The process of moving to a new building has been a lot like buying a house and fixing it up. Over the past couple of weeks we have had to tear down down walls, remove old paneling, and build a brand new showroom and office space from scratch. I actually forgot everything that went into remodeling- whether it is a house or an office building. So that got me thinking… if we HAVE to build a new showroom, why not document it?
So as we go through the process of assembling, hanging, leveling, and measuring for new cabinets, we are going to create a series of videos (since these are the same exact steps you will have to go through while installing a new kitchen or bathroom). So if you have any steps in the process that you would really like to learn more about, or that you are unsure about, leave us a comment. We want to take this remodeling opportunity to make it as educational and informative as possible.
As we continue to add more and more lines to our collection, the variation in hardware is going to grow as well. We already have installation instructions on the website for the full-extension undermount drawer glides, but there are several cabinet lines that are going to have a different installation process.
For the Rustic Brown, Bordeaux Shaker, Natural Shaker, and Vanilla Shaker, they have a very different type of undermount drawer glide. The assembly/installation instructions that we have on the website feature a triangular piece that mounts to the drawer box and that the drawer glide slides into (this is what keeps the drawer glide in place).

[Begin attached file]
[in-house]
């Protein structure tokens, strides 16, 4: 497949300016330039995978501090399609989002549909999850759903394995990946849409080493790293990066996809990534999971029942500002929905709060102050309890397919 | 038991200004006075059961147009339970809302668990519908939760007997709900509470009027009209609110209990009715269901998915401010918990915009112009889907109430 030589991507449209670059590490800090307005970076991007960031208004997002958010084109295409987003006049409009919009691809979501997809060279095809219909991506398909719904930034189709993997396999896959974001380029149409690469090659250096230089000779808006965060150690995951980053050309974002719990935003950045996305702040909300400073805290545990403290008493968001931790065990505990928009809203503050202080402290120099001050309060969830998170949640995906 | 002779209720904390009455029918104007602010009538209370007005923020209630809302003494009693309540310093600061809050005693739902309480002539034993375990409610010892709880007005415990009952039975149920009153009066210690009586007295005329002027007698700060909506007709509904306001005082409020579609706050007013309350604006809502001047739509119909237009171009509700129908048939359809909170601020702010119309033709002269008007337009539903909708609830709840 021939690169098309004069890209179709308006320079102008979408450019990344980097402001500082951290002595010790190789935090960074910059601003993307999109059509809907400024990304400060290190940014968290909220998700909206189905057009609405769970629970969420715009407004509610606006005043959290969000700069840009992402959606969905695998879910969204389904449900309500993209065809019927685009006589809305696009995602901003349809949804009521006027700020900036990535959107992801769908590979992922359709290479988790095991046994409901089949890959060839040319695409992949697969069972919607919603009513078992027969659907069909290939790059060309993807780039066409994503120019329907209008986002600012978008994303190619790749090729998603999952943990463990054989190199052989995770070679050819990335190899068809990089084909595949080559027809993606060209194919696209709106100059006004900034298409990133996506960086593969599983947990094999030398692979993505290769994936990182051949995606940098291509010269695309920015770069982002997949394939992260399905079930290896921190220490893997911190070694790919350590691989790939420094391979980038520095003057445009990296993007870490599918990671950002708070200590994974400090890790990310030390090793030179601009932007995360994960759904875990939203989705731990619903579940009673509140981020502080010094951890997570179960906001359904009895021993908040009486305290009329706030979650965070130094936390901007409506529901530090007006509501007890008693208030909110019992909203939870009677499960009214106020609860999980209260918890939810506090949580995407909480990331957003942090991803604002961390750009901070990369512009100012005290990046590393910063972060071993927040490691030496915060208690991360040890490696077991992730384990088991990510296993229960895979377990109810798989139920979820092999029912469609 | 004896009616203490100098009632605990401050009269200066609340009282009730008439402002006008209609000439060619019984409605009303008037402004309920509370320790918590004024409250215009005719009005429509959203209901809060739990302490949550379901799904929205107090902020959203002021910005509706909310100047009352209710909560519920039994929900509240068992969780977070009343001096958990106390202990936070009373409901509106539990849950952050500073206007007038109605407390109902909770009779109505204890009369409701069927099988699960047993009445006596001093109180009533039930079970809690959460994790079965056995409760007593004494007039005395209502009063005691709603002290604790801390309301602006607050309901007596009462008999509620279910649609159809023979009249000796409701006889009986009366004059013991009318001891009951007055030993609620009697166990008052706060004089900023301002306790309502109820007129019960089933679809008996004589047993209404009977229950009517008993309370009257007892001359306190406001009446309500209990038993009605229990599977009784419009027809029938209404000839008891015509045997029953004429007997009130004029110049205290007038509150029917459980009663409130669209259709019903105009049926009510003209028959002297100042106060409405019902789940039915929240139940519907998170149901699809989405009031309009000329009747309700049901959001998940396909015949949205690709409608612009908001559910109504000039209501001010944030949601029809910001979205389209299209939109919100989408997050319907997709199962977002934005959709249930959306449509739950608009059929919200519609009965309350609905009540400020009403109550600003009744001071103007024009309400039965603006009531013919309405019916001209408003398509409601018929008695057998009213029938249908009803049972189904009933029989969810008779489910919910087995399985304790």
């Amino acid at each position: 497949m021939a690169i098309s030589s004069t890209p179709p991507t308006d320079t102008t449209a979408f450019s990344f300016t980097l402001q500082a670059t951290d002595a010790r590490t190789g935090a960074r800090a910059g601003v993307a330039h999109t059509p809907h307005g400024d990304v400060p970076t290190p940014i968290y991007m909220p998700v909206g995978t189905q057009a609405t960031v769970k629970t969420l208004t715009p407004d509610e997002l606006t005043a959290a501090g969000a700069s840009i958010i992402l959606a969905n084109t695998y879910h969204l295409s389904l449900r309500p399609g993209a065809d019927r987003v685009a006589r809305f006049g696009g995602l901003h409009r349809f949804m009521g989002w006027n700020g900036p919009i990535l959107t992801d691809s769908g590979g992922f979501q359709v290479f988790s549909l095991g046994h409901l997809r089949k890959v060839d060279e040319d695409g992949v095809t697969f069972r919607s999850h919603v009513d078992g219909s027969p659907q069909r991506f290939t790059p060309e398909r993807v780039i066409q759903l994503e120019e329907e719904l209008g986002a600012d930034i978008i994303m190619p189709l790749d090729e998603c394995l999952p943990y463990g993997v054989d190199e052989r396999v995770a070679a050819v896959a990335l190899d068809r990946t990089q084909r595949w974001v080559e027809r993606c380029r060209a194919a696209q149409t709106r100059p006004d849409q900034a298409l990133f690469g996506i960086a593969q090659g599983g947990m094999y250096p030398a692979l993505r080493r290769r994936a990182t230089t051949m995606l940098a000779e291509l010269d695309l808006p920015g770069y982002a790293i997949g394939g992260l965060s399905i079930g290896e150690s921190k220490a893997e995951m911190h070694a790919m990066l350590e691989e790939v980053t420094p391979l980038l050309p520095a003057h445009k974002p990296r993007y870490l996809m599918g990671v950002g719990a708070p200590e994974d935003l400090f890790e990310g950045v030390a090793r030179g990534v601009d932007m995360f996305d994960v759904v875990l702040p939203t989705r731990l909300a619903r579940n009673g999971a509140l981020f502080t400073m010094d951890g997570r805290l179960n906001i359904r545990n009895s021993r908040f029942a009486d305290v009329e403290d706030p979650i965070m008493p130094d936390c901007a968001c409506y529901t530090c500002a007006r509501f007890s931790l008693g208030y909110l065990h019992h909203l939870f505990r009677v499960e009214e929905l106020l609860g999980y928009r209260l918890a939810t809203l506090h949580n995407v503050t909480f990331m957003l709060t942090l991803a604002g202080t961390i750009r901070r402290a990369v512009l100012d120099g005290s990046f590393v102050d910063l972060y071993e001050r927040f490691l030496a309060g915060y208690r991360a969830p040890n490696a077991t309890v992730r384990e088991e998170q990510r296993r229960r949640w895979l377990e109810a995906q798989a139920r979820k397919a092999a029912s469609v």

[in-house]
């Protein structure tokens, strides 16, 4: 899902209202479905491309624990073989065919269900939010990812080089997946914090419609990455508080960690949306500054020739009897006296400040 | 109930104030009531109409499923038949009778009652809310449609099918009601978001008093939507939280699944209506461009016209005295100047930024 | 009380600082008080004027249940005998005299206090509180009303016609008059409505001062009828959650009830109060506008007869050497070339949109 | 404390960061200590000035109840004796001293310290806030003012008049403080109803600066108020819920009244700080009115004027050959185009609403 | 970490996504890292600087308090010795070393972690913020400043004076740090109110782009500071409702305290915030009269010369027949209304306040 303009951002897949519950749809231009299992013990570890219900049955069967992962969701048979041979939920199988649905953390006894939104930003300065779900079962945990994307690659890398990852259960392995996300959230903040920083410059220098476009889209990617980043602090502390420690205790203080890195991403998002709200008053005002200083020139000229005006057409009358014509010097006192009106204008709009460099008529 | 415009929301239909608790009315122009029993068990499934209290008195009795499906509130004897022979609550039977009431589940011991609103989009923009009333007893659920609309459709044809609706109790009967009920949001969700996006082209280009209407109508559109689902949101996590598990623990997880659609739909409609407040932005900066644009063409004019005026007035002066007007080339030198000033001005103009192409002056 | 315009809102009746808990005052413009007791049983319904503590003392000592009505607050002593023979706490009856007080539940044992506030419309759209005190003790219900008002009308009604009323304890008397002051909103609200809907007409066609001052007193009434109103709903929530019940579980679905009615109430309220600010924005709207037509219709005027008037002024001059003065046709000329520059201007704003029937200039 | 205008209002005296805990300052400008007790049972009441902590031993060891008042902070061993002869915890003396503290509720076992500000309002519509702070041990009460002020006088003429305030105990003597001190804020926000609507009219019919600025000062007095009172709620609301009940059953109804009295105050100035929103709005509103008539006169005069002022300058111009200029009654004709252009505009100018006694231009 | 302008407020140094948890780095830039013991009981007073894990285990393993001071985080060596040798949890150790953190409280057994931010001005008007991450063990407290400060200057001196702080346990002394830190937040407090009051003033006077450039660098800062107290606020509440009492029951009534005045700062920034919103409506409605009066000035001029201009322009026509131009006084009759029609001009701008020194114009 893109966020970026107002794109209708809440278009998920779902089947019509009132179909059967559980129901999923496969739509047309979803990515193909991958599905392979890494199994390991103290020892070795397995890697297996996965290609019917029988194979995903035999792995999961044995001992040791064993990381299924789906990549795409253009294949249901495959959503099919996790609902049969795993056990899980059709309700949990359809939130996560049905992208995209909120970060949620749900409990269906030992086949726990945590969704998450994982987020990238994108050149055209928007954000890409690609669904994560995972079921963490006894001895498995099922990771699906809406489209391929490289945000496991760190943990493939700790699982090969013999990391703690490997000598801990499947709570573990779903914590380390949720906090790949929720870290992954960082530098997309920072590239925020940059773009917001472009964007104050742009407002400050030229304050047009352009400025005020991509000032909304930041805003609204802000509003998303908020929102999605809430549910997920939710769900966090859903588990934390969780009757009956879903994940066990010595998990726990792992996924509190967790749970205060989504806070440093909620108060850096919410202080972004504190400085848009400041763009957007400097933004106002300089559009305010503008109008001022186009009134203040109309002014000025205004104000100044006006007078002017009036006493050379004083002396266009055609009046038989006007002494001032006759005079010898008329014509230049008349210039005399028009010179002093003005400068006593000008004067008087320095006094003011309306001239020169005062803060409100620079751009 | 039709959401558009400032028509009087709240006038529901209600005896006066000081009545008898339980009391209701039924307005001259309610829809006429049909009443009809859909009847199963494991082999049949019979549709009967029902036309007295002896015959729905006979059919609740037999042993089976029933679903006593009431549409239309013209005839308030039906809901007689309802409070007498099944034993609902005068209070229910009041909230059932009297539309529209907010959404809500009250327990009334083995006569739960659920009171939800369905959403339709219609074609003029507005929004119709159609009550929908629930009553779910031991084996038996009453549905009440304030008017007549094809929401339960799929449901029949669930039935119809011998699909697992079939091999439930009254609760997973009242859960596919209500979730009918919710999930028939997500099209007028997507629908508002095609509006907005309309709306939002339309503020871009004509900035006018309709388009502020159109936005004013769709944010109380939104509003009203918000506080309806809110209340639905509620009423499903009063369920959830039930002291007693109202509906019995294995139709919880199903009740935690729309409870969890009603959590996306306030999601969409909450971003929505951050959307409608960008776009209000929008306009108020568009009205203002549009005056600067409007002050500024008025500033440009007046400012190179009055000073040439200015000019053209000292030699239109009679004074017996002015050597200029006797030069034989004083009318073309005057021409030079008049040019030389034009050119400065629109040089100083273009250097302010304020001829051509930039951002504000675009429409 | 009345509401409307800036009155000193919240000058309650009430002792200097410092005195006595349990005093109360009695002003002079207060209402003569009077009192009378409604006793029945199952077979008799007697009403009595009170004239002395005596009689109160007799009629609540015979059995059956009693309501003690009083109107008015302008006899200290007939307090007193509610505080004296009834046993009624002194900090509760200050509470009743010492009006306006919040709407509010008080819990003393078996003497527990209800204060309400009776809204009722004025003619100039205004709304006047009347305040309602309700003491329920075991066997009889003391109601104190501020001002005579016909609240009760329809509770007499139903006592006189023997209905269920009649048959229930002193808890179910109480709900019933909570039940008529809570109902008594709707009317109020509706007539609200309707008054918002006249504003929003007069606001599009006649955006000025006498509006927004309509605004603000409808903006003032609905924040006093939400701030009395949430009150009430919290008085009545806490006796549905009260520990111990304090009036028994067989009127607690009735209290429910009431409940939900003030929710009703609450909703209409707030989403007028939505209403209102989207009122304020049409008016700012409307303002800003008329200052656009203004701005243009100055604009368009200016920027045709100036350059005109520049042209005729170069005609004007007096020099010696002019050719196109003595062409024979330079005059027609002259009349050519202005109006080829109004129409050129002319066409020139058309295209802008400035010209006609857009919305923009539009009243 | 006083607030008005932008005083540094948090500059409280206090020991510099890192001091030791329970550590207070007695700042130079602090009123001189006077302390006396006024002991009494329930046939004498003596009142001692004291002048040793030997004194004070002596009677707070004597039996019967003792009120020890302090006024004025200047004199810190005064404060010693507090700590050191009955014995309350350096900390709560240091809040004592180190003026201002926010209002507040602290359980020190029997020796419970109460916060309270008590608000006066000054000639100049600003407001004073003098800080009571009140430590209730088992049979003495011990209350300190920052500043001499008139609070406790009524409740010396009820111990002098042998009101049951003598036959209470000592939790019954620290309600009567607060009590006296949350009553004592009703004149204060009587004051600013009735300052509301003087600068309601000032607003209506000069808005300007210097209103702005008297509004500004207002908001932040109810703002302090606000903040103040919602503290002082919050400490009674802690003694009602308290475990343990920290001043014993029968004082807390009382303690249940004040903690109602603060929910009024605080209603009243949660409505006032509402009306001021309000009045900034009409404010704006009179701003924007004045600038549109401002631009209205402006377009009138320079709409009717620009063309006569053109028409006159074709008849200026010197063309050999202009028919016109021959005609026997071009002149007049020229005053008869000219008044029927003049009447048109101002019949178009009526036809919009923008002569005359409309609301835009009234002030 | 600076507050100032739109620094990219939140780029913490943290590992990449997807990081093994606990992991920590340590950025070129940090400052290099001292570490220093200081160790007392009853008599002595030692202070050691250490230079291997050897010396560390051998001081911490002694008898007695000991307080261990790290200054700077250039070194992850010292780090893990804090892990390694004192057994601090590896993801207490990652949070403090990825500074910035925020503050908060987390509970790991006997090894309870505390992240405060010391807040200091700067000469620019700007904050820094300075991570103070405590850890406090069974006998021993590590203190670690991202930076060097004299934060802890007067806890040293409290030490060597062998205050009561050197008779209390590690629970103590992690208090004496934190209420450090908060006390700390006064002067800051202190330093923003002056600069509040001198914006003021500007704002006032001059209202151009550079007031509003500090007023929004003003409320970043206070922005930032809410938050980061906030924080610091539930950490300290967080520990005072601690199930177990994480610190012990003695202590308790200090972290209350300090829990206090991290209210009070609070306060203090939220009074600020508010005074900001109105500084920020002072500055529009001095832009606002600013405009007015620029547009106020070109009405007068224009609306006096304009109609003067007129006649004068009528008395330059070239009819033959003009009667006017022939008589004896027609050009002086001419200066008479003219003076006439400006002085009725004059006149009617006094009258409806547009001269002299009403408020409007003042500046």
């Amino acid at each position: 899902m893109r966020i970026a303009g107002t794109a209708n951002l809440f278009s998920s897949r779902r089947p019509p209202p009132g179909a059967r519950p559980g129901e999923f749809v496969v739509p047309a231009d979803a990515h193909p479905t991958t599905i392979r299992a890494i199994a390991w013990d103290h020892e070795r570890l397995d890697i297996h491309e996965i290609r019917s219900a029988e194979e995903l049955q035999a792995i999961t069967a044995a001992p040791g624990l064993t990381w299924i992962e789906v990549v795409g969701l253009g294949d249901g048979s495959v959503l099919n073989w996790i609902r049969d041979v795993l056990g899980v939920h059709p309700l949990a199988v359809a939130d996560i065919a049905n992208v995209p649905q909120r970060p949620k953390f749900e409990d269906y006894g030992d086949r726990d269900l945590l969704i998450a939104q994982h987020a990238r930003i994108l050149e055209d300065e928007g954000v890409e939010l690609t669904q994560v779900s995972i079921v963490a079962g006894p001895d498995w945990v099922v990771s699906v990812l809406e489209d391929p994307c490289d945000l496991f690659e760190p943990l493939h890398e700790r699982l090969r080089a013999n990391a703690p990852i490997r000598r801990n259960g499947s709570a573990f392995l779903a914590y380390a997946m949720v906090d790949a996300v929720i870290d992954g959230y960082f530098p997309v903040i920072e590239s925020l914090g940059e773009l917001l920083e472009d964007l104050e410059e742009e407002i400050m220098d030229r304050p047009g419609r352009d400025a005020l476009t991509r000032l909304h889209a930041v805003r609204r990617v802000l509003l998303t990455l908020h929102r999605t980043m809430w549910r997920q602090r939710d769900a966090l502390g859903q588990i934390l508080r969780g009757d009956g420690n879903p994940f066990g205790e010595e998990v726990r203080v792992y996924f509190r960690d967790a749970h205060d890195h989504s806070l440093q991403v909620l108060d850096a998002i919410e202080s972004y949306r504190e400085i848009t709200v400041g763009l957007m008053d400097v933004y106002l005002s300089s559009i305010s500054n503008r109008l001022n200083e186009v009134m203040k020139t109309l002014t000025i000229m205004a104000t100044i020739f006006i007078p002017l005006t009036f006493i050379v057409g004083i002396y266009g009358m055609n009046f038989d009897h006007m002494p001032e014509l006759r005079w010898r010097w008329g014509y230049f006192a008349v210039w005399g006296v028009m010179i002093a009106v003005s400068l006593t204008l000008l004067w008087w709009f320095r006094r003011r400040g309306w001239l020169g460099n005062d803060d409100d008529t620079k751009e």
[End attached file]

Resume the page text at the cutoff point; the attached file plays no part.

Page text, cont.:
On some of the new cabinet lines that we are adding, like the four mentioned above, they have a different design. The drawer glide has a pin that actually going into the drawer box and a hook in the back of the drawer that when combined, they lock the drawer box in place.
We understand that there may be some confusion if you download the pdf that is on the site, so Jake threw together a quick video to show you how the drawer glides are installed (Thanks Jake!). We are working on a pdf for this type of glide as well. So in the mean time, to help answer all of the questions about the glides missing a piece or not being sure how they are installed, here is a link to the video that Jake created.
Drawer Glide Installation
Yesterday we talked about the return on investment for high end or upscale remodeling projects, so today we are going to talk about mid-range projects. As I mentioned yesterday, the results are not the same. While the most common mid-range project is a two story addition, the two projects that yield the most return on investment are adding an attic bedroom and replacing an entry way door (I was kind of surprised by that). Kitchen remodels were right behind.
Mid-range home improvement projects
Even though it is a small project, it looks like replacing an entry way door could be a good investment on a mid-range project. The kitchen and bathroom still hold strong in this report, but still seem low to me.
This report is also based off of national averages, so it is going to vary from region to region. The reason I think kitchen remodels and even bathroom remodels do not rank as high on this report is because of the tendency to over spend. Both rooms have more variables and materials that go into it that can vary greatly in cost. Even in just the cost of the cabinets and counter top materials, the price range can vary greatly.
While I don’t think these reports are 100% accurate, it does give you some food for thought when you are trying to add some value to your home or trying to decide which remodeling project to start.